Surely he mocks the mockers, but he gives grace to the humble.
Young's Literal Translation
If the scorners He doth scorn, Yet to the humble He doth give grace.
|Matthew Henry's Concise Commentary|
3:27-35 Our business is to observe the precepts of Christ, and to copy his example; to do justice, to love mercy, and to beware of covetousness; to be ready for every good work, avoiding needless strife, and bearing evils, if possible, rather than seeking redress by law. It will be found there is little got by striving. Let us not envy prosperous oppressors; far be it from the disciples of Christ to choose any of their ways. These truths may be despised by the covetous and luxurious, but everlasting contempt will be the portion of such scorners, while Divine favour is shown to the humble believer.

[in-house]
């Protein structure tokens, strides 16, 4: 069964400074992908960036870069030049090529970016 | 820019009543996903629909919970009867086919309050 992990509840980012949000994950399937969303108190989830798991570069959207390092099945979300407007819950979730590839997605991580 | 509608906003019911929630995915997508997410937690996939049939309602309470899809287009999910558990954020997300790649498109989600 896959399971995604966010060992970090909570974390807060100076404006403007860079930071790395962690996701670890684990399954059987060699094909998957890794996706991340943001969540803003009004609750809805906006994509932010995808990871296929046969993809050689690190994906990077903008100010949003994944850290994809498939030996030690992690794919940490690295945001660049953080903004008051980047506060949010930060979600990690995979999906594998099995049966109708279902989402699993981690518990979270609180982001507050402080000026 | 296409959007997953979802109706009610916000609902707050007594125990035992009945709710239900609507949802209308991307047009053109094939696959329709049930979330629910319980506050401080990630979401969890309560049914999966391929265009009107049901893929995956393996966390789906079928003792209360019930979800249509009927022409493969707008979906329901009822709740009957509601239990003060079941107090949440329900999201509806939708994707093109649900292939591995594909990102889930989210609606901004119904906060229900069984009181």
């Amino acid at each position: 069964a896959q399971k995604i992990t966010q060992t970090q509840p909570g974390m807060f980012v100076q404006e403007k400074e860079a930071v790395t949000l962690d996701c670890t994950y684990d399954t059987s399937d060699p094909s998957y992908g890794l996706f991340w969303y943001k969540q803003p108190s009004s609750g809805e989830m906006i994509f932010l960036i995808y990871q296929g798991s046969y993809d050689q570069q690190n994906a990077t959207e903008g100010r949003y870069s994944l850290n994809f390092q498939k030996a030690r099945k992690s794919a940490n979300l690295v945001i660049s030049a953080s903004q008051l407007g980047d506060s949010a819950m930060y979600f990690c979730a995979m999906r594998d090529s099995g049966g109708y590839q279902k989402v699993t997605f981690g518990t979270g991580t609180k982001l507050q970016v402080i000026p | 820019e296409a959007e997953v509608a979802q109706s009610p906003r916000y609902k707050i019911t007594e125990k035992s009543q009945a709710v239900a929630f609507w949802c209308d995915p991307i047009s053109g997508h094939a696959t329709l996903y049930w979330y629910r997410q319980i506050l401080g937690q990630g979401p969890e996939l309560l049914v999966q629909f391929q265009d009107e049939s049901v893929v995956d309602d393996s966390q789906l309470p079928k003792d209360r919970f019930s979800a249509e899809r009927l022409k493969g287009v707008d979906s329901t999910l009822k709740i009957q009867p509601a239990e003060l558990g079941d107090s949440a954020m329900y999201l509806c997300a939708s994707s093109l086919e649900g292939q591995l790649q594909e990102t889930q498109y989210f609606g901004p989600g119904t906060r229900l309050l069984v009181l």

Verse 34. - Surely he scorneth the scorners; literally, if with regard to the scorners he scorneth (im lalletsim hu yalits); i.e. he repays scorn with scorn; or, as Rabbi Salomon, "He renders to them so that they fall in their own derision (reddit ipsis ut in sua derisione corruant)." He renders their schemes abortive. He resists them. The scorners (letsim) are those who treat with scoffing regard the precepts and truths of God; the arrogant, proud, insolent, here placed in contrast with "the lowly." Vulgate, derisores; LXX., ὐπερήφανοι, "the overbearing." The לְ for (l'ha), prefixed to letsim, signifies "with regard to," as in Job 32:4 (cf. Psalm 16:3, "With regard to the saints (lik'ddshim), in them only I delight"). But he giveth grace unto the lowly; or, on the other hand, the לְה prefixed to laanayim, "to the lowly," having that antithetical force here as in Job 8:20. The lowly (anayyim); Vulgate, mansueti; LXX., ταπωῖνοι; properly, "the afflicted," with added notion of submission and lowly demeanour, and hence the meek, gentle - the gentle towards man, and the abased and lowly before God. St. James (James 4:6) quotes the LXX. of this passage, "God resisteth the proud, but giveth grace to the humble." With the exception of substituting Κύριος for Θεός (cf. 1 Peter 5:5), our Lord's parable of the Pharisee and publican illustrates the teaching of this verse (Luke 18:9-14).